I’m feeling conflicted about the lighting of the White House hanukkiah (Hanukkah menorah)┬áby two students from Jerusalem’s Hand in Hand school. I think the school is wonderful, and I’m so glad it’s getting attention from the President of the U.S. His comments were beautiful, and giving publicity and support to such groundbreaking organizations is good for Israel and the Jews.
But I also feel like there’s a time and place to make political statements about Israel – which is unarguably the effect when you have students from an Israeli Jewish-Arab school light the President’s Hanukkah candles (including one student who is not Jewish), with a hanukkiah made by Jewish and Arab Israeli students.

I find the whole idea of religious events in the White House to be problematic to begin with, but if they’re going to take place, it seems to me that the focus should be on Judaism and the American Jewish community, in the broadest (most apolitical) sense. Making the Israeli-Palestinian conflict and Jewish-Arab tensions the centerpiece of the White House Hanukkah party feels inappropriate.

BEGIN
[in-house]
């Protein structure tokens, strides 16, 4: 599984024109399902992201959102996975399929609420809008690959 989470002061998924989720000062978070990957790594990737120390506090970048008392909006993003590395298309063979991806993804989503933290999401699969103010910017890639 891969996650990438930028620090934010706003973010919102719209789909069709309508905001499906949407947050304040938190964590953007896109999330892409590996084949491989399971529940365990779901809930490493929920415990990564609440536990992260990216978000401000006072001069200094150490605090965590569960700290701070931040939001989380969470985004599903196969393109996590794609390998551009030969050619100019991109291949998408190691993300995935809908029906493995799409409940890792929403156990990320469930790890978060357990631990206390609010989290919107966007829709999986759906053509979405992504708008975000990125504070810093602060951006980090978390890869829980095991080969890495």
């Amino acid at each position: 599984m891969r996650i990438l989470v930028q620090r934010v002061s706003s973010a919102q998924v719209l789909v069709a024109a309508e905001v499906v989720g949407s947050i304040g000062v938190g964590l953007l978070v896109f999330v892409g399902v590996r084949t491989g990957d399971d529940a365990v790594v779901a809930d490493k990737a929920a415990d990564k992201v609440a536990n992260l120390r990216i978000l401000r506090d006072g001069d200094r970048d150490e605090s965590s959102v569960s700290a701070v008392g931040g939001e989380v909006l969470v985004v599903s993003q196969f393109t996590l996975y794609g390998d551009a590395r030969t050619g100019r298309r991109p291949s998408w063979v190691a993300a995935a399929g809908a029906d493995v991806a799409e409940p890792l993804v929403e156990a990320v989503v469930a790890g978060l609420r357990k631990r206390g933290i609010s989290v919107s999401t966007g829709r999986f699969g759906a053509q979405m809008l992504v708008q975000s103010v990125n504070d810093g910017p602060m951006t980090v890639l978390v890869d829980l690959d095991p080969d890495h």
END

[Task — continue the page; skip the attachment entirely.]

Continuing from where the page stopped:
I don’t think I would feel this way about honoring the school at an Israeli government-run Hanukkah party. Jewish holidays in Israel are, for better and worse, both Jewish and “Israeli” – impossible to separate from the state and politics – and as such, I would hope for all sectors of the population to be represented in official settings, much the same as people of all religions are and should be invited to government- or company-run Christmas parties in the US, though the parallel is inexact. But this action makes me feel like the US government is conflating its relationship with Judaism and its relationship with Israel in a way that seems problematic to me.